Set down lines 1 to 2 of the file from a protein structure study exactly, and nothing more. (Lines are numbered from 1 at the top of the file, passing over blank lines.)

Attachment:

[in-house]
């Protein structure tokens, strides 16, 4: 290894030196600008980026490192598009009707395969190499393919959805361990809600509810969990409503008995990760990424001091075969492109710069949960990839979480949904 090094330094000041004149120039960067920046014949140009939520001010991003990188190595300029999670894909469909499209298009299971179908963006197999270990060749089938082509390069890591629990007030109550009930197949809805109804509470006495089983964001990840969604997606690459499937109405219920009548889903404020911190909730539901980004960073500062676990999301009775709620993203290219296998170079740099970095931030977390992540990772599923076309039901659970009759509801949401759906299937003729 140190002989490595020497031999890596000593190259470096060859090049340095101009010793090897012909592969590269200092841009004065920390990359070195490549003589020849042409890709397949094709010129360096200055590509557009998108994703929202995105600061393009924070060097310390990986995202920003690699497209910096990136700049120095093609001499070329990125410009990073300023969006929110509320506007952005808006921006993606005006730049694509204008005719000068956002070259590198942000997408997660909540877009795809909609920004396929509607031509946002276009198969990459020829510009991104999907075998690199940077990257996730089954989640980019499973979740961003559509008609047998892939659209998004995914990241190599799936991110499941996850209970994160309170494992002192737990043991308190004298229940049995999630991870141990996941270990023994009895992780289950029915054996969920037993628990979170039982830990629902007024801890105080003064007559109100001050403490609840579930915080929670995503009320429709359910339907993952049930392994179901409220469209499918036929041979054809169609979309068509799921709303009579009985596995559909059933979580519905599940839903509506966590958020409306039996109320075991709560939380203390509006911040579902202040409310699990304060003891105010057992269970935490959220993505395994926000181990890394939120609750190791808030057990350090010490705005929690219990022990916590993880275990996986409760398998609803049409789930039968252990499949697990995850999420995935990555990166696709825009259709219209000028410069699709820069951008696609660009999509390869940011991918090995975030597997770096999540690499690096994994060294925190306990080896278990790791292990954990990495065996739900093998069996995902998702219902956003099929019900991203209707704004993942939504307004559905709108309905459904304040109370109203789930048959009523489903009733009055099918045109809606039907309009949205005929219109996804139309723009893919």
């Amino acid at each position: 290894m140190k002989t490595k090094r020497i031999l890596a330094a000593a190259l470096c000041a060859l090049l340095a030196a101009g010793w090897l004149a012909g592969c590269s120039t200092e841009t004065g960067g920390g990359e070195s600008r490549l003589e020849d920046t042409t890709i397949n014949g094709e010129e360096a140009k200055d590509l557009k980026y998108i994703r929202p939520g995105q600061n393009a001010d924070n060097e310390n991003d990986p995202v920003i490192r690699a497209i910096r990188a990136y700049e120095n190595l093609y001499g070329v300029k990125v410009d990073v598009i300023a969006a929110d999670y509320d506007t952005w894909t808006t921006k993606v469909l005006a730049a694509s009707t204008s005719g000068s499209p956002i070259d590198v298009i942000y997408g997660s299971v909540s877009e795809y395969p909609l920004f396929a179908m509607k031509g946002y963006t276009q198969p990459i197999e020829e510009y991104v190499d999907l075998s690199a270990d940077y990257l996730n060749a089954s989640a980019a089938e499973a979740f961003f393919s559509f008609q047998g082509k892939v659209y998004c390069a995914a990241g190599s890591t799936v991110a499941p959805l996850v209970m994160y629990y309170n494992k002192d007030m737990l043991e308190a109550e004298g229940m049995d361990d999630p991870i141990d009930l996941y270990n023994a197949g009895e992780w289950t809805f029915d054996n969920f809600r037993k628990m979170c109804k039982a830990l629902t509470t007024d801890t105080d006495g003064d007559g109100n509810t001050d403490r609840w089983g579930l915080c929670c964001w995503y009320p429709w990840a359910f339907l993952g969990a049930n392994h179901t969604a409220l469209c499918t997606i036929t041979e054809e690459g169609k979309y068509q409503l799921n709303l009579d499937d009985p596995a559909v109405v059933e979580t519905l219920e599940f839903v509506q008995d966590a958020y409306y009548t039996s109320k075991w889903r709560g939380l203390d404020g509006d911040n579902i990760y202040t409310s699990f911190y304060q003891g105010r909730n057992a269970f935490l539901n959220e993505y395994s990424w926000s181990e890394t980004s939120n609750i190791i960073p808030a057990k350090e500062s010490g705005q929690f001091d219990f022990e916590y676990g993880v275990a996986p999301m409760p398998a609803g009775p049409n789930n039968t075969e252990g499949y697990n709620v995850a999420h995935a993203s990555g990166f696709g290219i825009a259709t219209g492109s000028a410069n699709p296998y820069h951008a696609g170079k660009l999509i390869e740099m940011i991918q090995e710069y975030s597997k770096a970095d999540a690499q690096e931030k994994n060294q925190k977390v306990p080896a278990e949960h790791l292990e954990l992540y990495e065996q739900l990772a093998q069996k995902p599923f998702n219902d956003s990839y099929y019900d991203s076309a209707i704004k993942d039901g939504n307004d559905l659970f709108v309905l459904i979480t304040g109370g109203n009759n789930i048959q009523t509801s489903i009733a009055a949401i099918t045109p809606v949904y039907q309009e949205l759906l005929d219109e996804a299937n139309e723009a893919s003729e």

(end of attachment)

[in-house]
């Protein structure tokens, strides 16, 4: 290894030196600008980026490192598009009707395969190499393919959805361990809600509810969990409503008995990760990424001091075969492109710069949960990839979480949904 090094330094000041004149120039960067920046014949140009939520001010991003990188190595300029999670894909469909499209298009299971179908963006197999270990060749089938082509390069890591629990007030109550009930197949809805109804509470006495089983964001990840969604997606690459499937109405219920009548889903404020911190909730539901980004960073500062676990999301009775709620993203290219296998170079740099970095931030977390992540990772599923076309039901659970009759509801949401759906299937003729 140190002989490595020497031999890596000593190259470096060859090049340095101009010793090897012909592969590269200092841009004065920390990359070195490549003589020849042409890709397949094709010129360096200055590509557009998108994703929202995105600061393009924070060097310390990986995202920003690699497209910096990136700049120095093609001499070329990125410009990073300023969006929110509320506007952005808006921006993606005006730049694509204008005719000068956002070259590198942000997408997660909540877009795809909609920004396929509607031509946002276009198969990459020829510009991104999907075998690199940077990257996730089954989640980019499973979740961003559509008609047998892939659209998004995914990241190599799936991110499941996850209970994160309170494992002192737990043991308190004298229940049995999630991870141990996941270990023994009895992780289950029915054996969920037993628990979170039982830990629902007024801890105080003064007559109100001050403490609840579930915080929670995503009320429709359910339907993952049930392994179901409220469209499918036929041979054809169609979309068509799921709303009579009985596995559909059933979580519905599940839903509506966590958020409306039996109320075991709560939380203390509006911040579902202040409310699990304060003891105010057992269970935490959220993505395994926000181990890394939120609750190791808030057990350090010490705005929690219990022990916590993880275990996986409760398998609803049409789930039968252990499949697990995850999420995935990555990166696709825009259709219209000028410069699709820069951008696609660009999509390869940011991918090995975030597997770096999540690499690096994994060294925190306990080896278990790791292990954990990495065996739900093998069996995902998702219902956003099929019900991203209707704004993942939504307004559905709108309905459904304040109370109203789930048959009523489903009733009055099918045109809606039907309009949205005929219109996804139309723009893919």